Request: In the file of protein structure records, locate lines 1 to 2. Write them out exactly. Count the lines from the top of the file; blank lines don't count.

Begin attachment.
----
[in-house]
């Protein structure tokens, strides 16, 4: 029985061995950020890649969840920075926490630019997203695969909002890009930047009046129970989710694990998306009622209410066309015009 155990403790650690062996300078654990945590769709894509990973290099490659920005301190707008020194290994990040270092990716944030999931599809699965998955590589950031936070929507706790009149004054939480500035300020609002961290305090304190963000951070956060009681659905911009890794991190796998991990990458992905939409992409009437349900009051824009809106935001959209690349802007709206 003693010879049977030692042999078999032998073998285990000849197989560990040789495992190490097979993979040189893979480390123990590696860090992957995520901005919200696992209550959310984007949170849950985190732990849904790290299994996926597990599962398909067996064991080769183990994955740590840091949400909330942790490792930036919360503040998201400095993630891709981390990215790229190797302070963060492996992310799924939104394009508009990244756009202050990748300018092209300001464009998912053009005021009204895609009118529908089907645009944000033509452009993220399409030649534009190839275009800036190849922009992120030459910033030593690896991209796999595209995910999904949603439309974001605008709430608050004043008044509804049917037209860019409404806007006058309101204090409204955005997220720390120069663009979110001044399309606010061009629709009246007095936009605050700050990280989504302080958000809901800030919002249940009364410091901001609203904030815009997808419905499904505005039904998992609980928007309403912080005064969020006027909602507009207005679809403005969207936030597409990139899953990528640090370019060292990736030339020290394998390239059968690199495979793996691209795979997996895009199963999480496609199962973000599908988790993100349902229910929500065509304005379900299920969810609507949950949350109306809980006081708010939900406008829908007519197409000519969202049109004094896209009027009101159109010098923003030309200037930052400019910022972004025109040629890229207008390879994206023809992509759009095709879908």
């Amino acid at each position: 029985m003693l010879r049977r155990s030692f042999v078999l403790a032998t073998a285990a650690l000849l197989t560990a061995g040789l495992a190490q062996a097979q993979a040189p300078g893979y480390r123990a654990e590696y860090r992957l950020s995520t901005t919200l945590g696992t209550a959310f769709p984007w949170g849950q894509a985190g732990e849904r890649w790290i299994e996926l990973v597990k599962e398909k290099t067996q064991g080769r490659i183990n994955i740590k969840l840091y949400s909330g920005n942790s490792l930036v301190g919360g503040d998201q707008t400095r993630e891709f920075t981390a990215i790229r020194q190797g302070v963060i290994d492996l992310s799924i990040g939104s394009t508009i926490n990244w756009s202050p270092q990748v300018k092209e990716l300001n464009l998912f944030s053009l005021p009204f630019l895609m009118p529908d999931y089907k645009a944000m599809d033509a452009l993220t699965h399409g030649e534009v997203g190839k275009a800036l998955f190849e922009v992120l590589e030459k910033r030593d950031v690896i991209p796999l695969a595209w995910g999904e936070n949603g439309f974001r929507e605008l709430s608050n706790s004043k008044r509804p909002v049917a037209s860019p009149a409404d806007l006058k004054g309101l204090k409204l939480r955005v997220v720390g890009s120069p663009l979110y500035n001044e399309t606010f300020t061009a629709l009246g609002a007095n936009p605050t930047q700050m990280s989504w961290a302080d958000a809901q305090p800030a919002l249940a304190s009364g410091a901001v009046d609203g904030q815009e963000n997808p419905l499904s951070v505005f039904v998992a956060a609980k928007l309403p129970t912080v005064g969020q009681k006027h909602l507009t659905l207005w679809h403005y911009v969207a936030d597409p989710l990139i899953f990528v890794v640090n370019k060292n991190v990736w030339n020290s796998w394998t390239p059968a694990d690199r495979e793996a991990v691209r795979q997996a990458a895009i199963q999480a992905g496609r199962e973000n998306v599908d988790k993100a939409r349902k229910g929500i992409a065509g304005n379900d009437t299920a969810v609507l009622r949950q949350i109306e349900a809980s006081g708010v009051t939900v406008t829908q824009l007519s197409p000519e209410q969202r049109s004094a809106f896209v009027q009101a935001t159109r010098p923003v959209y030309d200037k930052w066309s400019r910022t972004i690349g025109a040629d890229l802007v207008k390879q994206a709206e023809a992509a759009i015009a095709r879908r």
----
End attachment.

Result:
[in-house]
């Protein structure tokens, strides 16, 4: 029985061995950020890649969840920075926490630019997203695969909002890009930047009046129970989710694990998306009622209410066309015009 155990403790650690062996300078654990945590769709894509990973290099490659920005301190707008020194290994990040270092990716944030999931599809699965998955590589950031936070929507706790009149004054939480500035300020609002961290305090304190963000951070956060009681659905911009890794991190796998991990990458992905939409992409009437349900009051824009809106935001959209690349802007709206 003693010879049977030692042999078999032998073998285990000849197989560990040789495992190490097979993979040189893979480390123990590696860090992957995520901005919200696992209550959310984007949170849950985190732990849904790290299994996926597990599962398909067996064991080769183990994955740590840091949400909330942790490792930036919360503040998201400095993630891709981390990215790229190797302070963060492996992310799924939104394009508009990244756009202050990748300018092209300001464009998912053009005021009204895609009118529908089907645009944000033509452009993220399409030649534009190839275009800036190849922009992120030459910033030593690896991209796999595209995910999904949603439309974001605008709430608050004043008044509804049917037209860019409404806007006058309101204090409204955005997220720390120069663009979110001044399309606010061009629709009246007095936009605050700050990280989504302080958000809901800030919002249940009364410091901001609203904030815009997808419905499904505005039904998992609980928007309403912080005064969020006027909602507009207005679809403005969207936030597409990139899953990528640090370019060292990736030339020290394998390239059968690199495979793996691209795979997996895009199963999480496609199962973000599908988790993100349902229910929500065509304005379900299920969810609507949950949350109306809980006081708010939900406008829908007519197409000519969202049109004094896209009027009101159109010098923003030309200037930052400019910022972004025109040629890229207008390879994206023809992509759009095709879908």